The advanced churn management capabilities are beginning to show results. For the second quarter of 2011, net customer losses were 50,000, compared to 99,000 in the first quarter of 2011. Further, with the combination of the churn management analytics and the integrated single-view for customer care discussed in the next section, T-Mobile USA is focused on upgrading its customers to higher quality products and concentrating on retention of loyal subscribers with a high lifetime customer value.
Single-screen Quick View for customer care
Backed by its data integration architecture, T-Mobile USA rolled out Quick View as part of an upgrade of its customer care system. With Quick View, agents and retail store associates can view multiple key indicators including the customer segmentation value on one screen. Before, call center agents and retail store associates had to look at multiple screens, which is problematic while talking live with a customer.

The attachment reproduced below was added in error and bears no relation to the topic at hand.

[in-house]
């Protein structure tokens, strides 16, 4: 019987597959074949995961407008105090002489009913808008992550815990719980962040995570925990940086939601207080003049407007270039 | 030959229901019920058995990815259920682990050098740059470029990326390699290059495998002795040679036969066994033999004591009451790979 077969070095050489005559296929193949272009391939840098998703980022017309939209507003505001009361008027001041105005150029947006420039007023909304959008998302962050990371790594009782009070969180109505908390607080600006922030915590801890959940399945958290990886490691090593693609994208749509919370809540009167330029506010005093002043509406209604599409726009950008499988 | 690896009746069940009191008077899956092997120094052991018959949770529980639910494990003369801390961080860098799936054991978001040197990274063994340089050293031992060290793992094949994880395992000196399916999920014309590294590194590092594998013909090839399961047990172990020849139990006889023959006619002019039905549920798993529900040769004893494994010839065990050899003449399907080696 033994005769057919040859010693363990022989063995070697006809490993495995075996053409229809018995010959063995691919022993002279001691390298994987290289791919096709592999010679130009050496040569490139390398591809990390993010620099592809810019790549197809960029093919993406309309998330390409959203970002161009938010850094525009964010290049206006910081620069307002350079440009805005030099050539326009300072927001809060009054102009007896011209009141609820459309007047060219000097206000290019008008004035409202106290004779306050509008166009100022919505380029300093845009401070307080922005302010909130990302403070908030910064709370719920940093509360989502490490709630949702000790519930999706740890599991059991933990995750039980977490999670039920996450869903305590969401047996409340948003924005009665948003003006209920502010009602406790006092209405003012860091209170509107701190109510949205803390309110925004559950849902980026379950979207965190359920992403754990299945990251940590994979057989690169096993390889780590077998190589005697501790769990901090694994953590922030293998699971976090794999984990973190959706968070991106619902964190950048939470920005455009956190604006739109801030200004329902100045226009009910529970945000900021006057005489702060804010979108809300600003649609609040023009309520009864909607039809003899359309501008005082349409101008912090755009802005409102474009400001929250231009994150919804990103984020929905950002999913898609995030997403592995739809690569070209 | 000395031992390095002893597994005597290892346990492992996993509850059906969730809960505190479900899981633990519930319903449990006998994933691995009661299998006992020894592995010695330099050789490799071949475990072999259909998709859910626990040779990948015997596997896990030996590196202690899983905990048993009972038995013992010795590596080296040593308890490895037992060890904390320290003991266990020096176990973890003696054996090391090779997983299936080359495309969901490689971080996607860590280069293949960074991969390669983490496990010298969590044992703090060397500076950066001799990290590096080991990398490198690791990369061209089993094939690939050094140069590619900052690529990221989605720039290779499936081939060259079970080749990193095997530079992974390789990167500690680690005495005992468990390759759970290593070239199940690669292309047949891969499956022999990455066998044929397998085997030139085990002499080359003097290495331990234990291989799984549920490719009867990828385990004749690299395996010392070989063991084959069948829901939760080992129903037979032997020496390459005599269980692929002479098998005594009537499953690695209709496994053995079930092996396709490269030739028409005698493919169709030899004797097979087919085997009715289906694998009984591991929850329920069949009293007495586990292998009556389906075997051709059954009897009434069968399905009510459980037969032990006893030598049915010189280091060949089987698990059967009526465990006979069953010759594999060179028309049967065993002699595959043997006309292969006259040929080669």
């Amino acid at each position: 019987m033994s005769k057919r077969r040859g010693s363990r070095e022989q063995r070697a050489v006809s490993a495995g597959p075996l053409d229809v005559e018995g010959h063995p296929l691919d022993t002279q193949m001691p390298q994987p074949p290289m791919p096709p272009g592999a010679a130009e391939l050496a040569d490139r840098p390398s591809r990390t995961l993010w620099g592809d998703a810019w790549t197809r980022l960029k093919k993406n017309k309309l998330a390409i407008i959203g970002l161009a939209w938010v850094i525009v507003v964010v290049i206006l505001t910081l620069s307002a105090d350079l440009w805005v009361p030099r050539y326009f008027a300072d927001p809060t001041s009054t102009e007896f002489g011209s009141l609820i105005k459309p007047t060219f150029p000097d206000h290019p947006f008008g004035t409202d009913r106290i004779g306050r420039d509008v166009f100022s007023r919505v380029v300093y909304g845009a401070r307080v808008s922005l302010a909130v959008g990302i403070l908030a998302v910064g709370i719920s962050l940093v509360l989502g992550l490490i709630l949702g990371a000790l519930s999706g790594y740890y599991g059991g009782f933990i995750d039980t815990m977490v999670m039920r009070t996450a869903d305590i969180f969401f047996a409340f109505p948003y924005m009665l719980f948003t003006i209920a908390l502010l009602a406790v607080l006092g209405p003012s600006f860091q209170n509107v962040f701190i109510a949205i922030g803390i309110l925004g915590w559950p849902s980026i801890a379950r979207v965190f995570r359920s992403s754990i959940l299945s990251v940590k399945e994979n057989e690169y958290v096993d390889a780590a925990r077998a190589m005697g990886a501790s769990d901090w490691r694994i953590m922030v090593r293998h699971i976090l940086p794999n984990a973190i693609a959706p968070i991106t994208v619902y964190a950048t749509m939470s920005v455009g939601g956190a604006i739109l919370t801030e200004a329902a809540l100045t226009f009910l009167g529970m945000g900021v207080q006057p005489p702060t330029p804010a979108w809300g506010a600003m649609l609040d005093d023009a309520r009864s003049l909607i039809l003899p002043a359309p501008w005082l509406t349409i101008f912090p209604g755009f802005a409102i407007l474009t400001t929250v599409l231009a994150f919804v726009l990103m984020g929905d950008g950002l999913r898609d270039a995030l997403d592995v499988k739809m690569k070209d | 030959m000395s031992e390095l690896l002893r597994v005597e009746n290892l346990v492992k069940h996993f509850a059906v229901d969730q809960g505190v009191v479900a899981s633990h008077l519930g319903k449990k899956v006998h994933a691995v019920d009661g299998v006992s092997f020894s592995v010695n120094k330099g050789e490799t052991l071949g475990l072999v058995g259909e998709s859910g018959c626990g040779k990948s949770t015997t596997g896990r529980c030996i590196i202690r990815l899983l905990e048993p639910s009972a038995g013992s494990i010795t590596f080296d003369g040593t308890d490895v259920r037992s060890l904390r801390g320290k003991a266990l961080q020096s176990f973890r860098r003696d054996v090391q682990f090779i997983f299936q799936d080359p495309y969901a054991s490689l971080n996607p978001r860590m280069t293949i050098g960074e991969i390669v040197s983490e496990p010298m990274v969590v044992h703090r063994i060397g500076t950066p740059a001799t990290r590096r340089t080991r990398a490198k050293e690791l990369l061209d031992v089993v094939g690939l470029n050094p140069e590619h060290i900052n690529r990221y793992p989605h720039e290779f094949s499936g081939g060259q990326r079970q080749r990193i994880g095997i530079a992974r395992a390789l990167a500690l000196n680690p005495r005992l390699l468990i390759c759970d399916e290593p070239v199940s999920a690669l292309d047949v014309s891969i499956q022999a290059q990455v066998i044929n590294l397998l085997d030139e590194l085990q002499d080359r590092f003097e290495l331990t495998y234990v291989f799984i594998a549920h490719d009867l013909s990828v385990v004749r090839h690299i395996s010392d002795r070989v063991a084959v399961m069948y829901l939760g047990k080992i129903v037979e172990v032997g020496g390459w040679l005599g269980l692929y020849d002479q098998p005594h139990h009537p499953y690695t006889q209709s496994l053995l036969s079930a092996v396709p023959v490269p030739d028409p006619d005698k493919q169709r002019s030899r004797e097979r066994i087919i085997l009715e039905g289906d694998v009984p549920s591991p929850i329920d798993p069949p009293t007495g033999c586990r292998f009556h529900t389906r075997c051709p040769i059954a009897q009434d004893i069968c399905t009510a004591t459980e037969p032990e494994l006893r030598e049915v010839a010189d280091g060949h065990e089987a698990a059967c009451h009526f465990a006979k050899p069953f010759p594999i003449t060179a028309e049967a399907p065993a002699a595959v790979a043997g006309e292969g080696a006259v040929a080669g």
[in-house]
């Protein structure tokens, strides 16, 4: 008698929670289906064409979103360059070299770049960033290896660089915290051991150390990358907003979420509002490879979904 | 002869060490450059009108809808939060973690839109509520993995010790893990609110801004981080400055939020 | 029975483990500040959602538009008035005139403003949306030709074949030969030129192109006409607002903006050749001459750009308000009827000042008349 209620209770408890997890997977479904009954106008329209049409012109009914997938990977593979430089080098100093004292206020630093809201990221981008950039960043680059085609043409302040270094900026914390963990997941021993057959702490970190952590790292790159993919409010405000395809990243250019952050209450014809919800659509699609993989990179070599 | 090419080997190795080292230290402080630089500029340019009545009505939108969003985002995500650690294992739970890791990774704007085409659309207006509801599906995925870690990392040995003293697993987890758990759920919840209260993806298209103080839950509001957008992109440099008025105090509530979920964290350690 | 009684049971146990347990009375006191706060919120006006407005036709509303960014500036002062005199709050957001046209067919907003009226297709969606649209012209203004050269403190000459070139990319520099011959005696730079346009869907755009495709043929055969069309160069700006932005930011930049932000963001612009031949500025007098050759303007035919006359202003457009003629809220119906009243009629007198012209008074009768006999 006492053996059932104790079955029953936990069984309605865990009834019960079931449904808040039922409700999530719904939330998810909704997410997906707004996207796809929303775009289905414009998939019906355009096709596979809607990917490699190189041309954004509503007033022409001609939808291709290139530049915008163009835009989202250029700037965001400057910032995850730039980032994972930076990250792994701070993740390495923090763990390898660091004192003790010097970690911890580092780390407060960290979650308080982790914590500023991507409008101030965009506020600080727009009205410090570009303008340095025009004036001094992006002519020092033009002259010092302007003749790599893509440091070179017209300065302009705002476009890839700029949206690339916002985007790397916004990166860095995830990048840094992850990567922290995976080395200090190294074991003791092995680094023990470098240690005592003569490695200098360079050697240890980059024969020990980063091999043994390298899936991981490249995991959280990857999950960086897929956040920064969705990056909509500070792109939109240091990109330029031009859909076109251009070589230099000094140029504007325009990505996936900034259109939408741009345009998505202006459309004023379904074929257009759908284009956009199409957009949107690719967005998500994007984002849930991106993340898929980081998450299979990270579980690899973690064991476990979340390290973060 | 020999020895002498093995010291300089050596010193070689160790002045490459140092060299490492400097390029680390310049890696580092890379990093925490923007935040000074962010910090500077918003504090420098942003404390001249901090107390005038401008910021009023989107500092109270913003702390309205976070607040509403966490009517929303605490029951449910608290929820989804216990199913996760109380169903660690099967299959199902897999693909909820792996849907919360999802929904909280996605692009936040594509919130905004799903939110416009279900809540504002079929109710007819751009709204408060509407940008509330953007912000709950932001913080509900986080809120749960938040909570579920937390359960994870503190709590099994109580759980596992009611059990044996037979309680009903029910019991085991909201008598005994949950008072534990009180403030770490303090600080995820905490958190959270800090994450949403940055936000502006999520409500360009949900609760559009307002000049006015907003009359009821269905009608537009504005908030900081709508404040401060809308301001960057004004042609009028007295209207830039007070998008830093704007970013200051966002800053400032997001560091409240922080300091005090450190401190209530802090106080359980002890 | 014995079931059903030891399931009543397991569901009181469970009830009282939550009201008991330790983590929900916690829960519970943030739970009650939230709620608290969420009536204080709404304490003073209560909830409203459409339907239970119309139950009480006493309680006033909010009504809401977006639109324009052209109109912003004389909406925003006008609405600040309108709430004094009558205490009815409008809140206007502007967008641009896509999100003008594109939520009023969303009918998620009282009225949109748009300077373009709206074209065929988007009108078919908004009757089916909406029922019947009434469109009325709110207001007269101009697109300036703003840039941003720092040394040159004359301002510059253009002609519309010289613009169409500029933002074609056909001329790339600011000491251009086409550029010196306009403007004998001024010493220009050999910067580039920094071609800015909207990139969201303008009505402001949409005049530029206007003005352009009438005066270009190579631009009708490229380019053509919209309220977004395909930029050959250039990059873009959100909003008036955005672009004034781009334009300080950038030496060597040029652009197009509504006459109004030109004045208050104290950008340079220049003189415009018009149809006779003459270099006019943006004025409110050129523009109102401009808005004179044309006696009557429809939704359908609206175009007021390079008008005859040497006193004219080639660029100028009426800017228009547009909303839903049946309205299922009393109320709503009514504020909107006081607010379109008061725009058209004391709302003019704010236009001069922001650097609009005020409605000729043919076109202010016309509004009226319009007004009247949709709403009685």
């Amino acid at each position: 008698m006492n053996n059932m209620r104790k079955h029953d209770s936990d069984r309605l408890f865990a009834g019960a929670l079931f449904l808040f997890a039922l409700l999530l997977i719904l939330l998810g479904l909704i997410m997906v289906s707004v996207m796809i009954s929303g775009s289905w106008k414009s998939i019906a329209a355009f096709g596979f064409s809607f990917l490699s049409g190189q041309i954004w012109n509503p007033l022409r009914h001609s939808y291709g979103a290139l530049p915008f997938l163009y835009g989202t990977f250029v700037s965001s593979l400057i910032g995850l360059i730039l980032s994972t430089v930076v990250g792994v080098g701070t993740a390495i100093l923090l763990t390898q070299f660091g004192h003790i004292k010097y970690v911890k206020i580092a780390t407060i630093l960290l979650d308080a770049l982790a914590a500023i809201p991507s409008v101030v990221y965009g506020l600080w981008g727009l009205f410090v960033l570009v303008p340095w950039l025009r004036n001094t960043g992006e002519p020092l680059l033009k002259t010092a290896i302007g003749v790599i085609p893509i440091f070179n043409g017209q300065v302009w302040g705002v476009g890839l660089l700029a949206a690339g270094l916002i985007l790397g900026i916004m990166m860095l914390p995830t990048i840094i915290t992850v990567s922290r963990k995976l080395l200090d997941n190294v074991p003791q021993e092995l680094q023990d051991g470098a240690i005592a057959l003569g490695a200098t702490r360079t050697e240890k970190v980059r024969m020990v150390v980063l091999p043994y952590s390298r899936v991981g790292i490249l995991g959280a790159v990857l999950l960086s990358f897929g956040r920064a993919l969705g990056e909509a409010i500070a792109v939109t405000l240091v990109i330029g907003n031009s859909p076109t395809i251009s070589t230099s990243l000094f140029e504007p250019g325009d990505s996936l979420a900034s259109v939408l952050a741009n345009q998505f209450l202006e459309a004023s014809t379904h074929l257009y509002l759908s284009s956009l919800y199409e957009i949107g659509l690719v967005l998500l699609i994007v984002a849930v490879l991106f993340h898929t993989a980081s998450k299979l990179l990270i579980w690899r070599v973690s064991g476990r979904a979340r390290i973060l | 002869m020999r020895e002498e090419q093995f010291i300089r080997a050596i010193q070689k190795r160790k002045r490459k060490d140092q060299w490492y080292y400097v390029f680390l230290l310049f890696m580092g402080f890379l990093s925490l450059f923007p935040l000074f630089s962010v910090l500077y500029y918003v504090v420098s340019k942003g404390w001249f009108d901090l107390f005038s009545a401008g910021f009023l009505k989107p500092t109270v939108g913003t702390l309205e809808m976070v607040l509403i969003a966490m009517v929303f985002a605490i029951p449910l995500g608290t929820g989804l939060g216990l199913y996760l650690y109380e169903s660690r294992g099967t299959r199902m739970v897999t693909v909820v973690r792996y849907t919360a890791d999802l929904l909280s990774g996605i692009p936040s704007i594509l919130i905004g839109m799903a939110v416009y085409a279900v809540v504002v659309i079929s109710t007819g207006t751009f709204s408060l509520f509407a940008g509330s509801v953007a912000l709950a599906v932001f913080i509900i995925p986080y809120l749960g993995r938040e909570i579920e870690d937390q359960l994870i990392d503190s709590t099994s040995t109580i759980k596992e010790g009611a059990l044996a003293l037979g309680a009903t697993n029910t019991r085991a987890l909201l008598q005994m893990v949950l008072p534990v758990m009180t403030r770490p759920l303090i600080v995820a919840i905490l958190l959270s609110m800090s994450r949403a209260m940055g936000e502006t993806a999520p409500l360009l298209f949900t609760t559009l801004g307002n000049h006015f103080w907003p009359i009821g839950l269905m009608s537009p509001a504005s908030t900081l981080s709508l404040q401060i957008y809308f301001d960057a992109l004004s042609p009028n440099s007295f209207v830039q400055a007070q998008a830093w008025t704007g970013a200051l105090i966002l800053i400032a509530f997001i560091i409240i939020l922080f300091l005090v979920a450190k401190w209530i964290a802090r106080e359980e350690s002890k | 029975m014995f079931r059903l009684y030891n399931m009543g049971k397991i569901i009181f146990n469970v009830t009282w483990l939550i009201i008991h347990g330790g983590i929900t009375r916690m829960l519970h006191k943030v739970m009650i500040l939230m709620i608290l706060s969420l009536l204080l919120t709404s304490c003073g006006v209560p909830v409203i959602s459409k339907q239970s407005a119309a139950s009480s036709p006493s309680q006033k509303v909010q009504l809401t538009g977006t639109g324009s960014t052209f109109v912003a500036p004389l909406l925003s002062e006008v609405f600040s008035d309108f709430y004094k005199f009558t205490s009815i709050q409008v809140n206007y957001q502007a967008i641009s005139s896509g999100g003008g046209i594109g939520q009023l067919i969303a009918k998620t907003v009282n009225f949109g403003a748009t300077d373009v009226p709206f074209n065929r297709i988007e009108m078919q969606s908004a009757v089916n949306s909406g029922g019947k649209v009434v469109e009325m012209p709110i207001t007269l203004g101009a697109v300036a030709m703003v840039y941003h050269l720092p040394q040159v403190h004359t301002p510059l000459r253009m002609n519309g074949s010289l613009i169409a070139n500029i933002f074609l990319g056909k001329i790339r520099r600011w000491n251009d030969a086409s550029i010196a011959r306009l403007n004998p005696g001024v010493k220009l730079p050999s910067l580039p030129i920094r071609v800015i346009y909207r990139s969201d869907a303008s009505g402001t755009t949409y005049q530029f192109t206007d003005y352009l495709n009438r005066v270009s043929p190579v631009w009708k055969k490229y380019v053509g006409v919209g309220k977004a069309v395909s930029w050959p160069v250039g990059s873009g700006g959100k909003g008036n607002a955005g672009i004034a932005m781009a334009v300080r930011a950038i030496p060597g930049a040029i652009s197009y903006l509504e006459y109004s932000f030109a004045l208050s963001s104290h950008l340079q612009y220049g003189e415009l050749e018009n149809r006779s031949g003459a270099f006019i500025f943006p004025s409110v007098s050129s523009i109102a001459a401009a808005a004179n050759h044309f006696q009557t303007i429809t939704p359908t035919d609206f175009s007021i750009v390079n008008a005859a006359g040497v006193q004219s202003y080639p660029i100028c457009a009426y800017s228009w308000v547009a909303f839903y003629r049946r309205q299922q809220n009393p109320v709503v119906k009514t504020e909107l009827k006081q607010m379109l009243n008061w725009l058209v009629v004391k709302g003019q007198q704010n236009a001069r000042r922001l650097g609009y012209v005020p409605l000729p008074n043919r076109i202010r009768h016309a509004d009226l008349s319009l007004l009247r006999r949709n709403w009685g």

Quick View pops up with offers specific to that customer, such as a new phone or a new service plan. Subscribers with a high value may be sent automatically to care agents specially trained on handling high-value customers. T-Mobile USA plans to extend Quick View to third-party retailer partners such as Best Buy that sell T-Mobile phones and services in their retail stores.
In addition to empowering innovations in regional marketing campaigns, churn management and customer care, data integration would have taken on even more significance if the AT&T acquisition of T-Mobile USA was approved. An approved acquisition would have kicked off a host of new integration initiatives between the two companies. Instead, with the acquisition cancelled, T-Mobile USA can restart its longer term projects including ways to shift more data sets from separate data marts into the Teradata EDW along with other upcoming projects.